Christmas Songbook Day 2: “O Holy Night”

When I was either a junior or senior in high school (at a very small Christian school, fewer than 100 in the whole HS), we had a Christmas assembly in the gym for our normal Wednesday chapel. There was a program of special music and readings by the teachers, the choir, and the kids in the music class.

At one point, I felt…compelled–I don’t know how else to describe it–to get up and approach the microphone. If you had asked me at the time, I would have told you the Holy Spirit prompted me to do it. (Obviously, this was before I became reformed and would shudder at sounding anything like a charismatic.) But I walked up to the microphone in between performances, and started to sing.

I sang “O Holy Night” acapella. In front of my class, teachers, administrators, everyone. And believe it or not, I actually did okay. I mean, I’m no Groban, but I made it through the first verse, chorus, and repeated refrain successfully with no forgotten words or voice cracks. I even went for and miraculously hit the high note on the last chorus.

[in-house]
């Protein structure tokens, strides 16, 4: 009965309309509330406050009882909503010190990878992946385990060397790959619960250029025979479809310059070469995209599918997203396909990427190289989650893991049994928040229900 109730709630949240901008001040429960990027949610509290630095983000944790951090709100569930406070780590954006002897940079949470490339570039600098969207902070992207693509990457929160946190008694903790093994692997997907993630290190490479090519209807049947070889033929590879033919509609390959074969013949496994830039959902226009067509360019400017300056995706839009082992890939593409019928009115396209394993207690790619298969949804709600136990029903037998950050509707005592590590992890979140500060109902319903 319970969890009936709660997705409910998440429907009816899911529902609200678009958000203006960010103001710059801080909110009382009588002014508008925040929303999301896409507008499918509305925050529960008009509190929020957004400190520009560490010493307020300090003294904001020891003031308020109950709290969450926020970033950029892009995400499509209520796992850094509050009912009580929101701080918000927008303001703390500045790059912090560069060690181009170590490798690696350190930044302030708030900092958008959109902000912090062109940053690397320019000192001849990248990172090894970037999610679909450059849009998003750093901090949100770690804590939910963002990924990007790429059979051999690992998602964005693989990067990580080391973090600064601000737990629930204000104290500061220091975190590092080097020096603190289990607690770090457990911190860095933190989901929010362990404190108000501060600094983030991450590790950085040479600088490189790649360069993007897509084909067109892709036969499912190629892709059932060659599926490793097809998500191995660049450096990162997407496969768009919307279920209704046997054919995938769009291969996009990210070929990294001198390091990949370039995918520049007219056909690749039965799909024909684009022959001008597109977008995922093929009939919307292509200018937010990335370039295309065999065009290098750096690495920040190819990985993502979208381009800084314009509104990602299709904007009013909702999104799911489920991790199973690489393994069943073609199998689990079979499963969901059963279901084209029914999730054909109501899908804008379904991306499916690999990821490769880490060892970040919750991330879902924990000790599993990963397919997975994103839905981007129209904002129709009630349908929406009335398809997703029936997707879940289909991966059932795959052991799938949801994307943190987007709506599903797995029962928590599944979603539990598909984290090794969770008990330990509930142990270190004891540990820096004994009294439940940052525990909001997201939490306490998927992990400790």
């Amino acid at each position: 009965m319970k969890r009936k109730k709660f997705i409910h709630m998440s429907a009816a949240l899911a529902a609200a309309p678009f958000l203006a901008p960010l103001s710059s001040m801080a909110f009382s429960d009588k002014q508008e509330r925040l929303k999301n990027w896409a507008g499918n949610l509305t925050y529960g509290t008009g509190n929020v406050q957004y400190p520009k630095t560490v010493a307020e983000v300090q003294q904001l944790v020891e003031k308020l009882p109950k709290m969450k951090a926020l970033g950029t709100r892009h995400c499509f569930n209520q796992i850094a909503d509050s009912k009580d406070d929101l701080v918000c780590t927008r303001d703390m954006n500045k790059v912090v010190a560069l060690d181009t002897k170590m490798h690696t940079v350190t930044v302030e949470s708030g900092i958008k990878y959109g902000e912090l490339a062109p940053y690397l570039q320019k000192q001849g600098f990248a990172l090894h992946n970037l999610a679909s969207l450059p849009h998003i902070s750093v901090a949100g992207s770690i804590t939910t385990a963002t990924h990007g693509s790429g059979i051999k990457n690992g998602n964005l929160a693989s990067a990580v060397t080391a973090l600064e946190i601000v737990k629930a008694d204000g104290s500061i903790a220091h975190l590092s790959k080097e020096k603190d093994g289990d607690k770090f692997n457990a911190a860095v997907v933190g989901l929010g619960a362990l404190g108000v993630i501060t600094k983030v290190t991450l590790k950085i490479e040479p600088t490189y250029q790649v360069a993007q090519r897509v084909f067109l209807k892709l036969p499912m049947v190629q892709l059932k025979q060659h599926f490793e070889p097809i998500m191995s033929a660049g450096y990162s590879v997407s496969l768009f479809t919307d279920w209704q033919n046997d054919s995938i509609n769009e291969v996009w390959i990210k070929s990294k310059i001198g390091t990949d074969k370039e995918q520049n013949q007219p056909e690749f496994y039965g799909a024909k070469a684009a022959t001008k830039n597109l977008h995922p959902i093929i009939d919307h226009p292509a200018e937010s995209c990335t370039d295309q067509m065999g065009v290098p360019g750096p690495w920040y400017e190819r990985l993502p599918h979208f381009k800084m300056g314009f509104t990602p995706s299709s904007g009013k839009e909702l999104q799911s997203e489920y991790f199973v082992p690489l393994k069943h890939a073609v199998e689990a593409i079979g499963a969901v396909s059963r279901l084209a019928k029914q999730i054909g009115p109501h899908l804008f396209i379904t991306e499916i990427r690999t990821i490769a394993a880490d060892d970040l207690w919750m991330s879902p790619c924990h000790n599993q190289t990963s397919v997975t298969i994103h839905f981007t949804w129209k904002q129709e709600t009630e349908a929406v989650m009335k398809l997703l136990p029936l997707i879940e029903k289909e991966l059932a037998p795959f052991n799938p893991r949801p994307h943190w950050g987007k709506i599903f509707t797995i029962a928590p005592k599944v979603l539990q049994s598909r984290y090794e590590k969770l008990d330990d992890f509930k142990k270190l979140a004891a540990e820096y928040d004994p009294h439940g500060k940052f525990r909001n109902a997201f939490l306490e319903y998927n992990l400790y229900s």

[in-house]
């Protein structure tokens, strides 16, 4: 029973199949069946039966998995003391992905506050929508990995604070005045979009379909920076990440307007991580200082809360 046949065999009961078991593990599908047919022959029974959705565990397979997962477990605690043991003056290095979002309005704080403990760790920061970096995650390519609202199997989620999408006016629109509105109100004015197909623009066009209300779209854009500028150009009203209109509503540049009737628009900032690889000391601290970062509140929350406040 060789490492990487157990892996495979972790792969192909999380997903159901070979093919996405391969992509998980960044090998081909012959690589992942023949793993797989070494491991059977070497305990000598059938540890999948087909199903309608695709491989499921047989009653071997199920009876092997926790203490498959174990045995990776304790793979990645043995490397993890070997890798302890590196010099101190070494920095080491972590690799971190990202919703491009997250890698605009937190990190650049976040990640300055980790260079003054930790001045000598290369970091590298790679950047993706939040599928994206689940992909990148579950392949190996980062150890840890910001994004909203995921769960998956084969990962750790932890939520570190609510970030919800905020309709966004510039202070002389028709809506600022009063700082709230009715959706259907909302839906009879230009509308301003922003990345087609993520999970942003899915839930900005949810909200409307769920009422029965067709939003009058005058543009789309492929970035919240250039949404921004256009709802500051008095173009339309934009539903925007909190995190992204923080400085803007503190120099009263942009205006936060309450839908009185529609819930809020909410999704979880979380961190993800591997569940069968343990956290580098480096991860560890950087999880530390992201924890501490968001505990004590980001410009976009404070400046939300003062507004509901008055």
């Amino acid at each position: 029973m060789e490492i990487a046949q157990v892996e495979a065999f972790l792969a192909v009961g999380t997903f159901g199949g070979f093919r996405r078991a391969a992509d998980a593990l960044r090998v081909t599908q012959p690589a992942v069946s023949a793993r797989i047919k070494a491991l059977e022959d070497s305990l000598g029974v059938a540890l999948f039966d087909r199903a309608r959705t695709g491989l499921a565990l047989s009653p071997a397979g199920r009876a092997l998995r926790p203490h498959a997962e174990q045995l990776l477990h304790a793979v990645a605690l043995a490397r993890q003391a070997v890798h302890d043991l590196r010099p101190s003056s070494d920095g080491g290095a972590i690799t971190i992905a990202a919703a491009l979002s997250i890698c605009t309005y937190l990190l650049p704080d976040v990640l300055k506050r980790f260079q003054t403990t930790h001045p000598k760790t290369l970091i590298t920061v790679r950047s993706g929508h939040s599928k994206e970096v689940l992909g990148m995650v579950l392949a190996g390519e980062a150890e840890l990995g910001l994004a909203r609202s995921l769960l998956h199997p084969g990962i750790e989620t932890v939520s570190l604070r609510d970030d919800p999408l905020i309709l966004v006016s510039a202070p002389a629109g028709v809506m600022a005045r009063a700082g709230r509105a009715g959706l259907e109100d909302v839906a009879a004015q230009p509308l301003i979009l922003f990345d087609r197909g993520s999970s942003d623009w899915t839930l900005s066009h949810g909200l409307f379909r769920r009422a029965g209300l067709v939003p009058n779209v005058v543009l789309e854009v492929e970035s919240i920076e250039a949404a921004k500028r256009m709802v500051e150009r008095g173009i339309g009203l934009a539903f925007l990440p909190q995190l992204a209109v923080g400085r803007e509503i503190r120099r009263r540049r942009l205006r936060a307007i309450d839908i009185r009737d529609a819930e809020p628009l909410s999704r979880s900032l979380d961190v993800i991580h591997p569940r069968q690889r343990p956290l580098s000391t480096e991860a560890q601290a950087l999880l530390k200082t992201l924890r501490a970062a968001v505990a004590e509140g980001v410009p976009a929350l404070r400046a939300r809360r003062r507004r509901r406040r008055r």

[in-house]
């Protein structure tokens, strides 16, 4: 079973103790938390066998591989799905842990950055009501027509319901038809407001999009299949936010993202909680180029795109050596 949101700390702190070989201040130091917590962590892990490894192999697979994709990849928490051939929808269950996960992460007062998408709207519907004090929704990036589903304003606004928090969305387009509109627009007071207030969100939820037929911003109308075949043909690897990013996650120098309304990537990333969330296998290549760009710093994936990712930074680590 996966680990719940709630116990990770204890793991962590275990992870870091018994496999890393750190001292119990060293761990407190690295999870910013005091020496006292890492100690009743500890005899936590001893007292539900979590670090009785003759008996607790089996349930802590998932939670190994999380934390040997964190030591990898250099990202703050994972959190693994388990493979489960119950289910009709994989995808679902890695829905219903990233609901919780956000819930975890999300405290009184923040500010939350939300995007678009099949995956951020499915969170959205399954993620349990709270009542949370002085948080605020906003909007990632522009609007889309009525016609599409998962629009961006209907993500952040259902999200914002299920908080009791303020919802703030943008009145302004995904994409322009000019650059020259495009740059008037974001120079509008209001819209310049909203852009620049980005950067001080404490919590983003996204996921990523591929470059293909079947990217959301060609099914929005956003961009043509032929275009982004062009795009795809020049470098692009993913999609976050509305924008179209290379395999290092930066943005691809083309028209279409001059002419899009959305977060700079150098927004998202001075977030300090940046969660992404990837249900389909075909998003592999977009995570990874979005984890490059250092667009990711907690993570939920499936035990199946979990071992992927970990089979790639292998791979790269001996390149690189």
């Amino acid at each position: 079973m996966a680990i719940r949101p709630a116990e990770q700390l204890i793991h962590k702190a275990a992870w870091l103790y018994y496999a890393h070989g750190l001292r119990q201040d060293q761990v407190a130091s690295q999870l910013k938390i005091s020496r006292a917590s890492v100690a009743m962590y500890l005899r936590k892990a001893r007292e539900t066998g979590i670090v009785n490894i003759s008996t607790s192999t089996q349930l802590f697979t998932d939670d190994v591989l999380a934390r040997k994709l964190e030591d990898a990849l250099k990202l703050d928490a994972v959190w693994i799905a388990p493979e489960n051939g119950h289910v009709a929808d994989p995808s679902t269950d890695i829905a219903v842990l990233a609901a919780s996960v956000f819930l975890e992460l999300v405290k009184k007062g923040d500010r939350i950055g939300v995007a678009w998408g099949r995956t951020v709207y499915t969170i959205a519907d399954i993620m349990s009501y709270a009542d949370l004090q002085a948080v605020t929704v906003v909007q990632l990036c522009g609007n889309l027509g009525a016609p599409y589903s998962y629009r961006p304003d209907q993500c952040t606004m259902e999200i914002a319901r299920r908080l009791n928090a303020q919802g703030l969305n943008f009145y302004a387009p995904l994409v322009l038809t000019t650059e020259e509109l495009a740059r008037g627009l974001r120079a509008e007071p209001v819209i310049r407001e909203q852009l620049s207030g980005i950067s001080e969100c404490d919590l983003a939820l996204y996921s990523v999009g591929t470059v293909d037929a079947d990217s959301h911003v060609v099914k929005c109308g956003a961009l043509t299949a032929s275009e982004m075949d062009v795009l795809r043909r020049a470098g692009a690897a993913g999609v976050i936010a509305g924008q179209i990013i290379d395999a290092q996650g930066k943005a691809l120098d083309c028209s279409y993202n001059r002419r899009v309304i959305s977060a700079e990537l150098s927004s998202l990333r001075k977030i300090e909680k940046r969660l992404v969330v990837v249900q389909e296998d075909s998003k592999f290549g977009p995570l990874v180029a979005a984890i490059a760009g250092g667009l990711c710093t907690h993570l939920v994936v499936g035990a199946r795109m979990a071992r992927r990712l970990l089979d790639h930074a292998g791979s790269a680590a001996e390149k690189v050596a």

As soon as I finished, I quick-walked back to my seat on the bleachers, eyes on the floor, as I felt the flush of embarrassment start to creep up my cheeks and ears. A buddy sitting next to me leaned over and whispered, “I can’t believe you just did that. …Why did you do that?”

I shrugged. “I don’t know.”

“I was worried you were going to miss that last note, but you hit it, man. Nice!”


To this day, I had no idea why I did that. It wasn’t ego, I don’t think. It wasn’t a desire to be up-front or on-stage; that was probably the year or two of my life when I had the most opportunity for being in the spotlight (like I said, really small school). If pressed, I would have told you at the moment that I just felt like it needed to be done, by me, right then.

Looking back? I think it was simply my small act of worship. Like the little drummer boy, I had one gift to bring, and I decided that was my moment to bring it.


This is still one of my favorite versions of the song, and really because of the context. This was from the emotional “Christmas episode” of Studio 60 on the Sunset Strip, a failed Aaron Sorkin dramedy series that I really quite liked, which lasted only 1 season in 2006. So, all of the character stuff will probably not mean much to you without that background. Nevertheless, the instrumental version of the song, played by a group of musicians from New Orleans, just a little over a year after surviving Katrina? Gorgeous, no context needed.

“…you should go ahead and chew that sandwich.”

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